The mechanisms of RA-induced differentiation of EC and ES cells have been studied extensively [30, 49, 6167]. To investigate the possible mechanisms underlying various tumor and differentiation potentials of ES R1 and EC F9 cells, we focused on TGFβ family factors that play a key role in the regulation of lineage fate during the early development and the earliest stages of pluripotent stem cell differentiation [6870]. The observation that the expression levels of Activin A, Nodal, and BMP4 were higher in the EC F9 cells than in the ES R1 cells, particularly between the 5th and 10th day of RA-stimulation, led us to propose that additional stimulation of these signaling pathways might enhance the differentiation of the ES R1cells. Indeed, modulation of the Activin/Nodal and BMP signaling cascades via exposure to exogenous Activin A and BMP4 factors or by inhibiting the MEK/ERK and PI3K/Act-signaling pathways that counterbalance canonical TGFβ family factor signaling pathways resulted in reduced expression of Mvh in all experimental cell populations and a loss of tumorigenicity after transplantation into nude mice. Thus, these data show that the differentiation strategy of modulating prodifferentiation and antiproliferative signals by stimulating the Activin A/Nodal or BMP signaling pathways or inhibiting the MEK/ERK and PI3K/Act signaling pathways during the time window from 5 to 10 days of ES cell differentiation may be effective for significantly reducing of the number of cells that initiate teratoma development (Figure 7). Interestingly, this strategy is also effective for EC F9 cells, which express higher endogenous levels of Activin A and BMP4 in response to RA stimulation.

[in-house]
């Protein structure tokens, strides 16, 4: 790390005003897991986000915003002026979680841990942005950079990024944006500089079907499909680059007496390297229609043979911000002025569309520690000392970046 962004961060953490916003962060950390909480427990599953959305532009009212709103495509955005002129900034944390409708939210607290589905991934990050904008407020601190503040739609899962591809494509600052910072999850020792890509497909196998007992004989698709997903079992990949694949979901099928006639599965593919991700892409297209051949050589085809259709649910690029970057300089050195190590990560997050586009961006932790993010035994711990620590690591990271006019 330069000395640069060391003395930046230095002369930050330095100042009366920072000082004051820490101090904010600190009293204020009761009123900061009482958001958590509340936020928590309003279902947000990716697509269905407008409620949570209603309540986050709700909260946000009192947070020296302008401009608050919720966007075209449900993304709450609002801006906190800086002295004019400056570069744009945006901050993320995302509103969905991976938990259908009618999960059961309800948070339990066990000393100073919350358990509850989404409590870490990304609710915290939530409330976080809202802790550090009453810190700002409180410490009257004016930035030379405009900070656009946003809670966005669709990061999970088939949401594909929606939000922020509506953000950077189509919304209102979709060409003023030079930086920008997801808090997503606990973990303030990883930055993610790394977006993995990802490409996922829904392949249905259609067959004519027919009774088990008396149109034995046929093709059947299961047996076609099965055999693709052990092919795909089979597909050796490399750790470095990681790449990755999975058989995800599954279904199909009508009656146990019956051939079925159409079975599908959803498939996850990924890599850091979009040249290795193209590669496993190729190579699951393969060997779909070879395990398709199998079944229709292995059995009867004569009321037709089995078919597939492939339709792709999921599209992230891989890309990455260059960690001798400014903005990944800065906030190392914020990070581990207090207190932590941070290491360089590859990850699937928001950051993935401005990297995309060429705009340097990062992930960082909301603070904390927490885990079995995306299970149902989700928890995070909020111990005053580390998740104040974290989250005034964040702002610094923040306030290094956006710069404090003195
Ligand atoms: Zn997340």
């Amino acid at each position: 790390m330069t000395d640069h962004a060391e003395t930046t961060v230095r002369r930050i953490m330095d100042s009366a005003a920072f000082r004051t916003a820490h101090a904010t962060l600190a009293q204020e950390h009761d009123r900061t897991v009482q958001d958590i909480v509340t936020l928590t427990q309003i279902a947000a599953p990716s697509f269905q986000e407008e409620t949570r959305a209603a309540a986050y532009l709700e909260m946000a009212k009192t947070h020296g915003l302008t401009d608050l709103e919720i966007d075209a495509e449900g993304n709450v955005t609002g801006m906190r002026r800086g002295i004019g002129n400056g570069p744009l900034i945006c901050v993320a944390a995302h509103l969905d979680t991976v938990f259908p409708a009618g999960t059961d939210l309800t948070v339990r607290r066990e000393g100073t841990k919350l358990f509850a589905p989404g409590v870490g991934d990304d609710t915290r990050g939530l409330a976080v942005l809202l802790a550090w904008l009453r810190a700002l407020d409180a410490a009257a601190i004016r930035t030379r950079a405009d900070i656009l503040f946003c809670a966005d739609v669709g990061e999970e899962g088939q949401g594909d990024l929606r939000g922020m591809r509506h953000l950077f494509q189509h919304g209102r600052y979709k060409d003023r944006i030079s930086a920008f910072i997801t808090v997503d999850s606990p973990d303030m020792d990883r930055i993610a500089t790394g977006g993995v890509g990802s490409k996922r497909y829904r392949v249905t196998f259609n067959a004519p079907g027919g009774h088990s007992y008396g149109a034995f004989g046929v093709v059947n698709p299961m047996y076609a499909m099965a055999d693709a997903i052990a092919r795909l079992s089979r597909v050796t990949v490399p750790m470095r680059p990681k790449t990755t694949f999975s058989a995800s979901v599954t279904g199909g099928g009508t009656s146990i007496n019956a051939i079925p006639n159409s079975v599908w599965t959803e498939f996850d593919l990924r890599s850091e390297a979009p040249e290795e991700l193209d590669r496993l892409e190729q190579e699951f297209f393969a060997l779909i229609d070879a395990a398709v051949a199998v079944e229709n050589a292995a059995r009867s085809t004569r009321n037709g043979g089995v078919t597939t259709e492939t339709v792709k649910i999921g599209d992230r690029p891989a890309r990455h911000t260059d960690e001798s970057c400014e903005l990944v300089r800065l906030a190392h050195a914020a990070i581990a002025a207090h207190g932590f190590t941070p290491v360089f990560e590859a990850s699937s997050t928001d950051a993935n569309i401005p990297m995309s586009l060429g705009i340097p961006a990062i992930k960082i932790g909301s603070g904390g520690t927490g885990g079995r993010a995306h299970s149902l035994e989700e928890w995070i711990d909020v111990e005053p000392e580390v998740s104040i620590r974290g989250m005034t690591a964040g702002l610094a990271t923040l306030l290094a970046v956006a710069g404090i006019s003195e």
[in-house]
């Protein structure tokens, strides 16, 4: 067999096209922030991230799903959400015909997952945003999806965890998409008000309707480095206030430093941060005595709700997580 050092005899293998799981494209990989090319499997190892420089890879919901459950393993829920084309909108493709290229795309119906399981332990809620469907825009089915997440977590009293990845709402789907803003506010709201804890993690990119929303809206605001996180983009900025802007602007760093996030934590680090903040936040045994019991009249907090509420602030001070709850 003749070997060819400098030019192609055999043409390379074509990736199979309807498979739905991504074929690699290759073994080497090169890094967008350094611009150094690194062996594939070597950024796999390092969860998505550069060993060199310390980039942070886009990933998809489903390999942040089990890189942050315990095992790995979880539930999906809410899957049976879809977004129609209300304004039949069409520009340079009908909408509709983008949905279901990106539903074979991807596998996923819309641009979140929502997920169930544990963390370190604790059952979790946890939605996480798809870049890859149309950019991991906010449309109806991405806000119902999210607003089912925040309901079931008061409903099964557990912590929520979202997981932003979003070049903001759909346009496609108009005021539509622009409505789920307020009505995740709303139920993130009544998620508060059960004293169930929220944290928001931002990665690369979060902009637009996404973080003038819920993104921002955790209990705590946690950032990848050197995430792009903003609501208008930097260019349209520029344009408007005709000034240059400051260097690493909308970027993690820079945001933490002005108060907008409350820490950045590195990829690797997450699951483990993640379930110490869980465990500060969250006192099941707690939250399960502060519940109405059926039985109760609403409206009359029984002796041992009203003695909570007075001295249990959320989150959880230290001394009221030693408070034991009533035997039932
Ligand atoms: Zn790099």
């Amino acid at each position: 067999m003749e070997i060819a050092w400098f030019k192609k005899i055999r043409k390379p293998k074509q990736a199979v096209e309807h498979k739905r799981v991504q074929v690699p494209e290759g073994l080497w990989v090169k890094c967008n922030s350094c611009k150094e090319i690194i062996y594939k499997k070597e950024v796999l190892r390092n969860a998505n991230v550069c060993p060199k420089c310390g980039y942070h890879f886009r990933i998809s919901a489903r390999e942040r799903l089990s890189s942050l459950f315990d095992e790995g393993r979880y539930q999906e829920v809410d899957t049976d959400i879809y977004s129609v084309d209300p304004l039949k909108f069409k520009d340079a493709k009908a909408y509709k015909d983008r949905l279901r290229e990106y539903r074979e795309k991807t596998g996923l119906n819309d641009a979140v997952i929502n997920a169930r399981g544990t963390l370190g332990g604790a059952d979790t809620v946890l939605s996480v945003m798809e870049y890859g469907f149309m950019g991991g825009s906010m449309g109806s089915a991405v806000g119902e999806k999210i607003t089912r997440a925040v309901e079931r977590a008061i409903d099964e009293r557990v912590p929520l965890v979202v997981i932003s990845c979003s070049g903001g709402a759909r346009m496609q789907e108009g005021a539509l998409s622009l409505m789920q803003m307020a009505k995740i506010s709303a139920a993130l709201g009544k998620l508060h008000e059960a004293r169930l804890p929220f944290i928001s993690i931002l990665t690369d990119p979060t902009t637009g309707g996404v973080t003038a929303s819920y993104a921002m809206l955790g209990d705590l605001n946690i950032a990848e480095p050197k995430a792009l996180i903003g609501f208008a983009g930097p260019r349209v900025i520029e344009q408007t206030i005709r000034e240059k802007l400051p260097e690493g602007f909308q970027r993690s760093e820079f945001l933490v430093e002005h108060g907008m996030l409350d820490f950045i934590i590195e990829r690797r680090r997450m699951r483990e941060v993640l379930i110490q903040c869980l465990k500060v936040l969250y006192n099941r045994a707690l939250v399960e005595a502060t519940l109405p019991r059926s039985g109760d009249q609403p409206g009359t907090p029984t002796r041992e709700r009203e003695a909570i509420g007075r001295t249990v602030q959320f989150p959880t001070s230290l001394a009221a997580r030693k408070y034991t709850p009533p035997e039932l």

Most of the developed protocols for the in vitro differentiation of pluripotent stem cells are based on the knowledge of the molecular mechanisms that regulate the commitment and differentiation of early embryonic and extraembryonic cells during development. The modulation of the MEK/ERK, PI3K/Act, Wnt, and TGFβ family signaling pathways using various cocktails of growth factors and inhibitors, as well as small molecular inducers, for a different time of exposure is an effective approach for deriving the required differentiated cell types [6877]. In most cases, the cell populations differentiated in vitro are heterogeneous and require cell sorting. However, the residual undifferentiated cells are a minor subpopulation; therefore, to remove these cells, negative selection methods are used that involve activating cell death in target cells via a “suicide” gene approach and chemical inducers [4148, 78]. Nevertheless, the application of these technologies may have negative effects on the viability of the desired differentiated cells and may cause uncontrolled genetic rearrangements due to insertional mutagenesis [4345, 79]. Therefore, the strategy of modulating signaling pathways to enhance differentiation may be safer and more effective. Our study demonstrates the effectiveness of this strategy for inhibiting the tumorigenicity of residual undifferentiated ES cells. However, this strategy requires additive efforts to create the most effective protocols for increasing the effectiveness of directed differentiation and reducing the number of residual undifferentiated cells.